Moving back to Milwaukee to become commissioner of health was not in Jeanette Kowalik’s plans 18 months ago. Although serving her hometown as health commissioner was in her long-term goals, she was living and working in Washington, D.C., and had just signed a lease on a new home.
Then in January of 2018, Bevan Baker, former Milwaukee commissioner of health, resigned following charges the department failed to follow up with the families of lead-poisoned children. Almost immediately, friends and community members began urging Kowalik, a Milwaukee native and UWM alumna, to apply for the job.
Kowalik decided to return in spite of the possible short-term nature of the job – Milwaukee Mayor Tom Barrett, who would be her boss, is up for re-election in spring of 2020.
“I’m a big believer in opportunity. When it comes you just have to get it together and make it happen. I have always wanted to be the health commissioner of my hometown, though I knew things were not good there.”
Barrett appointed her Milwaukee’s health commissioner, and she was unanimously confirmed by the Common Council in September 2018.
Finding a career path in science
Kowalik brings to the job some unique perspectives and experience. She was born in Milwaukee to a first-generation Polish immigrant father and a fourth-generation African American mother. She grew up in Sherman Park and wanted to become an artist. However, when she discovered her dream of going to the Milwaukee Institute of Art and Design was financially out of reach, she enrolled at UWM.
“My first semester I was really soul searching, then my advisor looked at my ACT scores and suggested finding a path in the sciences.”
She first tried clinical laboratory science, but it wasn’t a good fit. “I loved the science of it, but I thought it was extremely boring. I did not want to be in a lab all day, every day. I like to be out and about and social. I was one of those kids who had good grades, but there was always a note on the report card, saying ‘she talks too much.’”
Her advisor and mentor, Rene Gratz (now a professor emerita of health sciences), suggested a course in health care management that included rotations through a number of health-related areas.
The section on epidemiology set Kowalik on her future career path. “We watched the movie ‘And the Band Played On,’ which was about the HIV/AIDS epidemic. I fell in love and decided I wanted to do public health as a career.”
A long, sometimes difficult journey
With the help of another mentor, Mary K. Madsen, now a professor emerita, Kowalik became a Ronald McNair scholar – “My project focused on infant mortality,” she recalls, an issue has become a key focus in her public health career.
A senior year internship at the Milwaukee Health Department eventually led to a job there, while she worked on a master’s degree in public health at Northern Illinois University. She went on to work at the Wauwatosa Health Department, the Boys & Girls Clubs of Greater Milwaukee, the University of Wisconsin-Madison’s University Health Services and the Chicago Department of Public Health, all leading to a position as an associate director at the Association of Maternal & Child Health Programs in Washington, D.C.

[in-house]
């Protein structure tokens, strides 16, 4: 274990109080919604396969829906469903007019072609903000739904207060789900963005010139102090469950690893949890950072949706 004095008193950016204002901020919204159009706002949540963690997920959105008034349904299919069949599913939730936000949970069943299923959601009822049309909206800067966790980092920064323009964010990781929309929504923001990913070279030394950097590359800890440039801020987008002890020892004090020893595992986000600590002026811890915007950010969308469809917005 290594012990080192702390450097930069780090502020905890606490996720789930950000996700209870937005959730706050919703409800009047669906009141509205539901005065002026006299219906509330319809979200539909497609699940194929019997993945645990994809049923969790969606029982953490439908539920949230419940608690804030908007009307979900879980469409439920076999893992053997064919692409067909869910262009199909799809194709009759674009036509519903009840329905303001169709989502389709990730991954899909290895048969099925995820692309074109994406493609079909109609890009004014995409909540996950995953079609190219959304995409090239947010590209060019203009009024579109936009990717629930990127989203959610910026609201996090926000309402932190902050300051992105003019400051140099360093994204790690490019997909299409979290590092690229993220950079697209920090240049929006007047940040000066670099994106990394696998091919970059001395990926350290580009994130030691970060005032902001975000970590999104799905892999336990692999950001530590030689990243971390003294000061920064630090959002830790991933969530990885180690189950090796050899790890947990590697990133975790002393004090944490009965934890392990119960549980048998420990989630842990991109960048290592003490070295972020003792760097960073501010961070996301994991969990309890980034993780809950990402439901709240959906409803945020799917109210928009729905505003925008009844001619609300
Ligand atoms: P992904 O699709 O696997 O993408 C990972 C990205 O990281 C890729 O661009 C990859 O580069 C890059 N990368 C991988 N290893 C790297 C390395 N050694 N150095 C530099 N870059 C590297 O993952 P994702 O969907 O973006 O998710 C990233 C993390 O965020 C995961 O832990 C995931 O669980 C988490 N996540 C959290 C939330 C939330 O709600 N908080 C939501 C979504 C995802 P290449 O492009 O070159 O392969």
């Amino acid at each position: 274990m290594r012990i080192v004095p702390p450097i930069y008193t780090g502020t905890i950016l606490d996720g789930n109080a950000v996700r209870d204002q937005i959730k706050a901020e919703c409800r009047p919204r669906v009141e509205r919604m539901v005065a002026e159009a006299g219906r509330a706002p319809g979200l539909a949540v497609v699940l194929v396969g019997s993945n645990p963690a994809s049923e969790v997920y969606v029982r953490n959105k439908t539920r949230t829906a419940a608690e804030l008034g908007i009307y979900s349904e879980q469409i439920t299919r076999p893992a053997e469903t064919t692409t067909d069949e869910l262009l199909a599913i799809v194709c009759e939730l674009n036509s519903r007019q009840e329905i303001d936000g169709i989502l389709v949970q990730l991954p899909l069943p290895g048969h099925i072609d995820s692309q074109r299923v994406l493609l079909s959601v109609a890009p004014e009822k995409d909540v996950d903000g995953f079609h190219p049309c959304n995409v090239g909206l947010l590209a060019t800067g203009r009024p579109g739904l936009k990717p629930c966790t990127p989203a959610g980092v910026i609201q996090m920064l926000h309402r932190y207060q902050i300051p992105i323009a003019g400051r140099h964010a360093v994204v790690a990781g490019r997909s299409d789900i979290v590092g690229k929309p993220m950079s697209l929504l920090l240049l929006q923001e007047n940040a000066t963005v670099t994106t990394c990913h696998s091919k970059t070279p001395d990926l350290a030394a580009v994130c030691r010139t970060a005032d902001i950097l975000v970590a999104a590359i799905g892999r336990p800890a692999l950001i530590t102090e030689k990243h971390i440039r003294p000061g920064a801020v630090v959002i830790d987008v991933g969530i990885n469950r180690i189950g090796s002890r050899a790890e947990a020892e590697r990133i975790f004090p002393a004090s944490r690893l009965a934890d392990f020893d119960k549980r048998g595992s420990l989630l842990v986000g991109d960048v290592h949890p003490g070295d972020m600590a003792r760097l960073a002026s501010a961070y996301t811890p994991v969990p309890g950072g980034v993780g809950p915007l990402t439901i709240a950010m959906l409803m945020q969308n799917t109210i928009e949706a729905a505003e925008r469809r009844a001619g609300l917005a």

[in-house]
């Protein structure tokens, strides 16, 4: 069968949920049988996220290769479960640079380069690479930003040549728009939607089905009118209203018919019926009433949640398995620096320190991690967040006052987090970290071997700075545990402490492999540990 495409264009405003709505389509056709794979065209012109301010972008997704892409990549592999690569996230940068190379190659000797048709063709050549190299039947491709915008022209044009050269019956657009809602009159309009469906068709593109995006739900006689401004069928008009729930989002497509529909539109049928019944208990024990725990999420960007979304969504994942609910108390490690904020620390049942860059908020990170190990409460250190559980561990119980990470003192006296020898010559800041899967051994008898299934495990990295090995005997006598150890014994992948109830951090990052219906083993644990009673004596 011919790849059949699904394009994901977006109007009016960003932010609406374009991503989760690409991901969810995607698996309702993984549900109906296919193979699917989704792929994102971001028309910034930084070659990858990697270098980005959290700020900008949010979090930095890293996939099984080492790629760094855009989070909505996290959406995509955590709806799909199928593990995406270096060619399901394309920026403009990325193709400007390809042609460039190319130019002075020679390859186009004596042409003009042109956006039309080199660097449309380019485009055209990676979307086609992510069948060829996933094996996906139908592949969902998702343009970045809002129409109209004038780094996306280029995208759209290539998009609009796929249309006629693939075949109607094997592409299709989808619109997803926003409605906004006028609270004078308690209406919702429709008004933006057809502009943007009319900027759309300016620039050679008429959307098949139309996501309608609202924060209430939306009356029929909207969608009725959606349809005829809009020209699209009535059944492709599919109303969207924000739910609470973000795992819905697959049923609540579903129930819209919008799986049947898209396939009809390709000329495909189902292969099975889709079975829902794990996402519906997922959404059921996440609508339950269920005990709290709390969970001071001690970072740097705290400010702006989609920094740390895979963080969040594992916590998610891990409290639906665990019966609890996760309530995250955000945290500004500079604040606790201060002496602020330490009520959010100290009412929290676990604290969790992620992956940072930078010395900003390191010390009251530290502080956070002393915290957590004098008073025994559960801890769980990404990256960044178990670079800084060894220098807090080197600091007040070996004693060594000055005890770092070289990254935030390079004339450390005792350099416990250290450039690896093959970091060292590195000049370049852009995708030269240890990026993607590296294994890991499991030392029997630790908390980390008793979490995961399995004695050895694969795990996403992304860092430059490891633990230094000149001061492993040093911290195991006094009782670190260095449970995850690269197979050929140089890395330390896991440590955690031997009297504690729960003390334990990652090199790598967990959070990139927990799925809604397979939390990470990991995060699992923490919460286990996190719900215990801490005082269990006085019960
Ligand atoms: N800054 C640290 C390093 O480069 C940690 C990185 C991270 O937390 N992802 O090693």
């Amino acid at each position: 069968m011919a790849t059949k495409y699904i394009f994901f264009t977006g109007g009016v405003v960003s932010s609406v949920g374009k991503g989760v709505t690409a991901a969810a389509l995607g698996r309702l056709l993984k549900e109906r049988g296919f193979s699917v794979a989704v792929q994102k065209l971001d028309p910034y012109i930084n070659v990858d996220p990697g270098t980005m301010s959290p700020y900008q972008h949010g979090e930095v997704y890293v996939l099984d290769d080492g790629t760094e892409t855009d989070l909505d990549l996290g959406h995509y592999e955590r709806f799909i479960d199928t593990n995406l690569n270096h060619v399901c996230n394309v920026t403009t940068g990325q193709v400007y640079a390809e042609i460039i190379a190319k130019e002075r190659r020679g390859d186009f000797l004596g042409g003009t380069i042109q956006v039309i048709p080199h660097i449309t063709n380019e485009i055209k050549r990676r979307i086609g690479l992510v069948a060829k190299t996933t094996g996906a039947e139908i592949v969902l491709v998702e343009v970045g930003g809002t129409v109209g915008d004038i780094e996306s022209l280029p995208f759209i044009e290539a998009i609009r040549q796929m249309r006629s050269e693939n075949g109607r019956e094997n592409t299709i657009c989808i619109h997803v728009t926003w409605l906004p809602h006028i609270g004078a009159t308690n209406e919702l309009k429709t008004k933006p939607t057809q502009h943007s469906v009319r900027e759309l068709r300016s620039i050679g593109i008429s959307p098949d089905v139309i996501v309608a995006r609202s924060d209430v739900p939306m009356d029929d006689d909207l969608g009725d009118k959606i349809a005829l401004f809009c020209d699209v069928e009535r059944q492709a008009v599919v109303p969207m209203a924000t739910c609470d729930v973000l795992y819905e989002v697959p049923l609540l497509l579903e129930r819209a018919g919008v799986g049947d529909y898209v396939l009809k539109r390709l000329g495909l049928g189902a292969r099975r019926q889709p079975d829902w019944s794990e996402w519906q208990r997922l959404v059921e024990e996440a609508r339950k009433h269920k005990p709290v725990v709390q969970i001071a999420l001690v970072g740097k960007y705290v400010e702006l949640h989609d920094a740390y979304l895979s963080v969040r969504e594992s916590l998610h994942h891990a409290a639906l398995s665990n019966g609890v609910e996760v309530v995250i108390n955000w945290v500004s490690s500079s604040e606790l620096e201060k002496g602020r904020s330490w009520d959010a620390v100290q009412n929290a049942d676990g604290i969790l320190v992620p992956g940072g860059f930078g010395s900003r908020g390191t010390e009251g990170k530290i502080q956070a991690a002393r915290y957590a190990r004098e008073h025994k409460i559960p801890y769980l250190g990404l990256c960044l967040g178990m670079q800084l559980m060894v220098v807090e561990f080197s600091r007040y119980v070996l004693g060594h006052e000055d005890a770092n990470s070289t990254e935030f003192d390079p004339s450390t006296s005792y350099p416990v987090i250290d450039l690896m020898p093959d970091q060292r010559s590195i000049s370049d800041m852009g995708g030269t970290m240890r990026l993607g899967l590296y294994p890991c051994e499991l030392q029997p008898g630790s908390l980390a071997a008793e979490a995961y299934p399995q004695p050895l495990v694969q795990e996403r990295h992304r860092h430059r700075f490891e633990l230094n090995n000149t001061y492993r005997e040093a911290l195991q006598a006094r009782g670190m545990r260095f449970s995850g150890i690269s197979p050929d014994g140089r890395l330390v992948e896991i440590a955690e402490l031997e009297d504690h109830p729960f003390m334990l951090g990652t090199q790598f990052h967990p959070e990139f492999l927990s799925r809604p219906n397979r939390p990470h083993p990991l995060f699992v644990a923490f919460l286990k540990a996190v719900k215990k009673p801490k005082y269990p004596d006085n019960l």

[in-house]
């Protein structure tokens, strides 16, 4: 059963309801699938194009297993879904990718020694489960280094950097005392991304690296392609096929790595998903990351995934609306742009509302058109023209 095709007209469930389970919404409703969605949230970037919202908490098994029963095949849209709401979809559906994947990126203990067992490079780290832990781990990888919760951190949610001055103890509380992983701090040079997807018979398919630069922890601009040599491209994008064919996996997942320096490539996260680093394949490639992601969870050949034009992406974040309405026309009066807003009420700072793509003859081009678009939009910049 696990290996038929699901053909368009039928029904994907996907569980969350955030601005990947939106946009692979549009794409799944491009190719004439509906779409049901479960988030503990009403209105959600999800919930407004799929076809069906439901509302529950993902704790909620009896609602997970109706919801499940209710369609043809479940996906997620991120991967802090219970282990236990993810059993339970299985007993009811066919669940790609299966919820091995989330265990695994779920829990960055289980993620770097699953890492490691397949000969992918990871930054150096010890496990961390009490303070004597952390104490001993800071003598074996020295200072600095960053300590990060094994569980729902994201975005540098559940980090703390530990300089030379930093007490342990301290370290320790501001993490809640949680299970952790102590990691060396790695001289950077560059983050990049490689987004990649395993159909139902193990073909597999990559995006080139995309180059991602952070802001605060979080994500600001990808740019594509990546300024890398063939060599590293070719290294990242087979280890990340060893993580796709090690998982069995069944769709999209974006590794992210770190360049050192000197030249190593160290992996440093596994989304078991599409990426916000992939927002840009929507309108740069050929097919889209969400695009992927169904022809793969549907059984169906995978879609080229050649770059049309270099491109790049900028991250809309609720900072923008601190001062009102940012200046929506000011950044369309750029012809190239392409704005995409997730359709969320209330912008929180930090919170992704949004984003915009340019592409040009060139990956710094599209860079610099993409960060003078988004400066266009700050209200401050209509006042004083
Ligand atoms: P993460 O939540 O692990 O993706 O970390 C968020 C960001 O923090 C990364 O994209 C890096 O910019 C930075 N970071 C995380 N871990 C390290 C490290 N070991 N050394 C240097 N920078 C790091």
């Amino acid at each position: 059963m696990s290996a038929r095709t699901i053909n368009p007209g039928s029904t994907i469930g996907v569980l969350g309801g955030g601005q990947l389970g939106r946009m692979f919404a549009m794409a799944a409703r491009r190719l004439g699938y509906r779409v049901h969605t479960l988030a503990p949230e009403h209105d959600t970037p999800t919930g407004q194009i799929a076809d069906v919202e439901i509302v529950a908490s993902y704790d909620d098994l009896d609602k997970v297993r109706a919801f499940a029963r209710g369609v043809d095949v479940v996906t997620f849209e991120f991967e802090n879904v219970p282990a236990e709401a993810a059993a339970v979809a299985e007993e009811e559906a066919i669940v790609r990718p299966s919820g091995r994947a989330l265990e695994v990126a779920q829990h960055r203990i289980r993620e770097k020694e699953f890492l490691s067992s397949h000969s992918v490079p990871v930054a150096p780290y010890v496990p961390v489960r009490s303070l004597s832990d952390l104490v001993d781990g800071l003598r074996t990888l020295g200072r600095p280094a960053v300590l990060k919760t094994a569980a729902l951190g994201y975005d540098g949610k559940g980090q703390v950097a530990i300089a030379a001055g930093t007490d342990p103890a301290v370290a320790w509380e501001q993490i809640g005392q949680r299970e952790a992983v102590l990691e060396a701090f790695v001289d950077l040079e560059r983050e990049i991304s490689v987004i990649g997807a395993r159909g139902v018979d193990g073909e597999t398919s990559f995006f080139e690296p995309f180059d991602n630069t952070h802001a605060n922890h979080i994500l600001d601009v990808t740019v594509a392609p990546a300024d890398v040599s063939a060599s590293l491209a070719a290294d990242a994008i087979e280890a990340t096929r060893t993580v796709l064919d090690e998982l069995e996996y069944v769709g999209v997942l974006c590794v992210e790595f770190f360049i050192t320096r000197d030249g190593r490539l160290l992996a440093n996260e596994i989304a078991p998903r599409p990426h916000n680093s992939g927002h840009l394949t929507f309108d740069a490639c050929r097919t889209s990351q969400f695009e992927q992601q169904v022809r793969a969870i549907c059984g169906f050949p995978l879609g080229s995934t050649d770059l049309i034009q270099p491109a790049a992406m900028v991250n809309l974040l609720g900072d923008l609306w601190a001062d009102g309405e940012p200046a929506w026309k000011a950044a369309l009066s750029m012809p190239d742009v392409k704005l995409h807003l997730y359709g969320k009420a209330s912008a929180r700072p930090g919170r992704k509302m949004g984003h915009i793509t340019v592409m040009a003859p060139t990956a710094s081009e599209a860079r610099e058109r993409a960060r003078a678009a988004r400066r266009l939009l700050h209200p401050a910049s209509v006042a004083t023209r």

Her journey was not always easy. A traumatic rollover accident and the stress of commuting to Illinois nearly derailed her plans for a master’s degree. As a single parent, she struggled financially to provide for herself and her son.
“My dad used to say, ‘you need to slow down,’ but I didn’t have the luxury of taking it easy. I told him ‘I’m doing this to get out of poverty, for the future, for the legacy of our family. I’m just so driven to do this.’”
“If it wasn’t for UWM, I wouldn’t be in this role right now”
She eventually earned her doctorate in health sciences at UWM. The School of Public Health had not yet been established, but her experiences at UWM helped prepare her for the next steps in a public health career. “I liked the quality of the program and the instructors. If it wasn’t for UWM, I wouldn’t be in this role right now.”
Her first months on the job at the Milwaukee Health Department have been focused on resolving management issues and dealing with problems she inherited.
“To succeed in this job, you have to be resilient, have hope and not be afraid of making tough decisions.”
Barrett praised her commitment: “Commissioner Kowalik is an innovator who is committed to making Milwaukee a healthier community. Her depth of knowledge is a huge asset. On top of that, her accessibility and outreach efforts set her apart as an ideal health commissioner for Milwaukee.”
She’s grateful, she says, for the support of the mayor, the Common Council and the professional and nonprofit community. One of the goals she’s accomplished this summer is the establishment of a Board of Health that could help guide the department. Other goals she’s working on include filling vacancies, retaining staff, workforce development and developing closer relations with the UWM Zilber School of Public Health.
In the longer term, she says, the Health Department has to tackle the broader issues affecting Milwaukee such as mental health, violence prevention, lead and infant mortality.
“We have people in this community who are at a disadvantage just by being born and living in certain ZIP codes.”
With her own background, she understands the role race plays in the social determinants of health.
“Being black and Polish, I’ve experienced a lot of forms of that (racism) through my family and just through my life experiences. My biggest observation is how racism is discussed and acknowledged now, but the next step is we have to do something about it.”
Kowalik says she’s not worried about the possible short-term nature of her job.
“If it’s one year and seven months, I’m going to do the job as best I can. If it’s longer than that, that’s great. I just want to do the best I can while I can.”